Choosing your college is one of the biggest decisions you’ll ever make. The choices you make now could affect the rest of your life in profound ways… so how do you know if you’re making the right decision?

Read: Know the 5 Types of Colleges for Admissions Success

You’ll get a lot of advice as you try to answer that question. While all that advice comes from a good place of wanting to help, there’s some advice you just shouldn’t take.

You Should Go to MY College

This is a common piece of advice from older friends, siblings, and even parents. Most people are proud of their alma mater, and that’s great! But just because their school is a good fit for them, doesn’t mean it will be a good fit for you.

That doesn’t mean you should completely dismiss their advice. One of the best ways to learn about a college is to hear about it from a current student or an alum, so ask questions and listen carefully. But remember that you're the one going to college, not them.

Just Follow Your Heart

This sounds like great advice at first, and there's value in it. You should definitely pursue something you love.

But, following your heart doesn’t mean not using your head.

Remember what you’re going to college for in the first place -- to get a college degree and, ultimately, a career in something you love. Pick a school that really helps you achieve your dreams.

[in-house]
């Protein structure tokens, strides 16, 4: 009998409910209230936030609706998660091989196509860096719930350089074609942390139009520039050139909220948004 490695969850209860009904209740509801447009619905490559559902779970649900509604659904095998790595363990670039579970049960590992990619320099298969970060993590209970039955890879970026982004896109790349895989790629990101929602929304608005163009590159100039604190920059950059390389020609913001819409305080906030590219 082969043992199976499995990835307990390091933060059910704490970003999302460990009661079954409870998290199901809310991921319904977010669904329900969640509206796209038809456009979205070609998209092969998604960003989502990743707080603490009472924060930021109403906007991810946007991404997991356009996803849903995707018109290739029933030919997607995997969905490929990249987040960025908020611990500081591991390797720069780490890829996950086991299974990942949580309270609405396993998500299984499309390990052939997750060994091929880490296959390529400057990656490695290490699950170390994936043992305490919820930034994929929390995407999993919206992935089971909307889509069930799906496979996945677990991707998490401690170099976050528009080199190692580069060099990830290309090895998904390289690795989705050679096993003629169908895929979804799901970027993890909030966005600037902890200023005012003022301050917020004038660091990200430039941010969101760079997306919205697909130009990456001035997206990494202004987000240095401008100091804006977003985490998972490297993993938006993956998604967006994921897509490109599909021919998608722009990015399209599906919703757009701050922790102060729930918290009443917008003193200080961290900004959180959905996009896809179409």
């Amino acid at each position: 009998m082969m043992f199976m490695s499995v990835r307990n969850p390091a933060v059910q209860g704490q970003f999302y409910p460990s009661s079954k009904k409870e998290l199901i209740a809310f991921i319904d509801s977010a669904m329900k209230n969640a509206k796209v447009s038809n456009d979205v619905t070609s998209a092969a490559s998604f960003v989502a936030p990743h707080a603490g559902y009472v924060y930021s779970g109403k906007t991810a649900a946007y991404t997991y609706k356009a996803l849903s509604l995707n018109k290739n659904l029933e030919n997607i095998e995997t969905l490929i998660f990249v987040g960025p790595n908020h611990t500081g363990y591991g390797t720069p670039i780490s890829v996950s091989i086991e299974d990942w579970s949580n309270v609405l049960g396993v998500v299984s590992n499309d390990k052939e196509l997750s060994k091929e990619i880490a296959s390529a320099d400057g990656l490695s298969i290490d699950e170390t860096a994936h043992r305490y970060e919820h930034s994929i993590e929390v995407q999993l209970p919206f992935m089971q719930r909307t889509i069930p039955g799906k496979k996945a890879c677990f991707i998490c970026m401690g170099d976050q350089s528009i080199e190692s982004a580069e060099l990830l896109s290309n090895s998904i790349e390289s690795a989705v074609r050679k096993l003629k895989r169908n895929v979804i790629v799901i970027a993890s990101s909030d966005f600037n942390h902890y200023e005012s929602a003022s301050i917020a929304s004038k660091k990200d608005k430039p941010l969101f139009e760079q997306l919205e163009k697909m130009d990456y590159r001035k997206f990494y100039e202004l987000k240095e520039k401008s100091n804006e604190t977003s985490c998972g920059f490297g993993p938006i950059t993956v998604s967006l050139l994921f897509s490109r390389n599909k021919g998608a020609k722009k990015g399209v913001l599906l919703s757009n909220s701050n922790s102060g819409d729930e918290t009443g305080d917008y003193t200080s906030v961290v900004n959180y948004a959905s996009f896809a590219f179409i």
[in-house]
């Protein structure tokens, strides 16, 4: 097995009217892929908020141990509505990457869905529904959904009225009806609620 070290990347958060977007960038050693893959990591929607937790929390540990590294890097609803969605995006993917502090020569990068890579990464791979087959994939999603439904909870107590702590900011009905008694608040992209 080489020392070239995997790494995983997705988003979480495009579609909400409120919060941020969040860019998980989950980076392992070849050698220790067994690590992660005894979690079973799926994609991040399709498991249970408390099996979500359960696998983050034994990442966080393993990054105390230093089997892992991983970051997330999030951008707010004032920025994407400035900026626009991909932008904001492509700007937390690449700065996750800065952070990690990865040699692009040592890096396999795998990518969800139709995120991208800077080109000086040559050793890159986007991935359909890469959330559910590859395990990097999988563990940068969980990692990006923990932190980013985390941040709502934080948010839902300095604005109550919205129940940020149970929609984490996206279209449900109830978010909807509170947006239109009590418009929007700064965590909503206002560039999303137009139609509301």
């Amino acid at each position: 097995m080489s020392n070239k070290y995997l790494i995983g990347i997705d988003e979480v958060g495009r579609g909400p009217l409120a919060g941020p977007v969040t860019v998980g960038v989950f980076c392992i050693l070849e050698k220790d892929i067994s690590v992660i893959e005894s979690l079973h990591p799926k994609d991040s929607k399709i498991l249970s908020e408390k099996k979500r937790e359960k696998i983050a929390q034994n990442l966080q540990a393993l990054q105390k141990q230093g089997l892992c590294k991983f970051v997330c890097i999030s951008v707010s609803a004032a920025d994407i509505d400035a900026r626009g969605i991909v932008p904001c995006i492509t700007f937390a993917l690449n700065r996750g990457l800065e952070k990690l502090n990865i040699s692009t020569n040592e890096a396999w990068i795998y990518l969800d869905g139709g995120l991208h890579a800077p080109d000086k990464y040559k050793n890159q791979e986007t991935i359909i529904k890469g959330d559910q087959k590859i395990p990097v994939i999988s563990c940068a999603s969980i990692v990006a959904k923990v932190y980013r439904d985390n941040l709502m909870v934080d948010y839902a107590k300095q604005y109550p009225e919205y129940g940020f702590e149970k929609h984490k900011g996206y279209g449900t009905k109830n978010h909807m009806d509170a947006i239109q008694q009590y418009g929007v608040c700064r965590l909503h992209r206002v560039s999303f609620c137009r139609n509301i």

And if the field you love happens to have low paying jobs, make sure your college choice reflects that, and you pay a reasonable tuition.

That College? No One Will Respect Your Degree

It’s true that not all schools are the most popular or famous options.

But that’s okay. You’re going to get a college degree, not to enter a popularity contest. This piece of advice is often given to people who want to start at community college. But the truth is that 2-year schools are notoriously undervalued.

First, if anybody cares about where you went to college, they care most about where you graduated from (not where you started.)

Second, people actually don’t care that much about where you went to college in the first place. What matters most are your grades, experiences, and the network you develop.

Plus, community colleges (and to a lesser degree, state colleges) tend to be much more affordable than private 4-year schools.

Do you really want to take on tens of thousands of dollars in extra debt just to go to impress a few people with the name of your school? Nope, didn’t think so.

Read: 6 Infamous Myths About Community College

What’s some of the best (and worst) college advice you’ve ever heard? Let us know in the comments.


Authored by Jared Meyer

Jared specializes in communication in higher education. He writes about getting into college and succeeding once you're there. He's the editor of the American Honors Blog.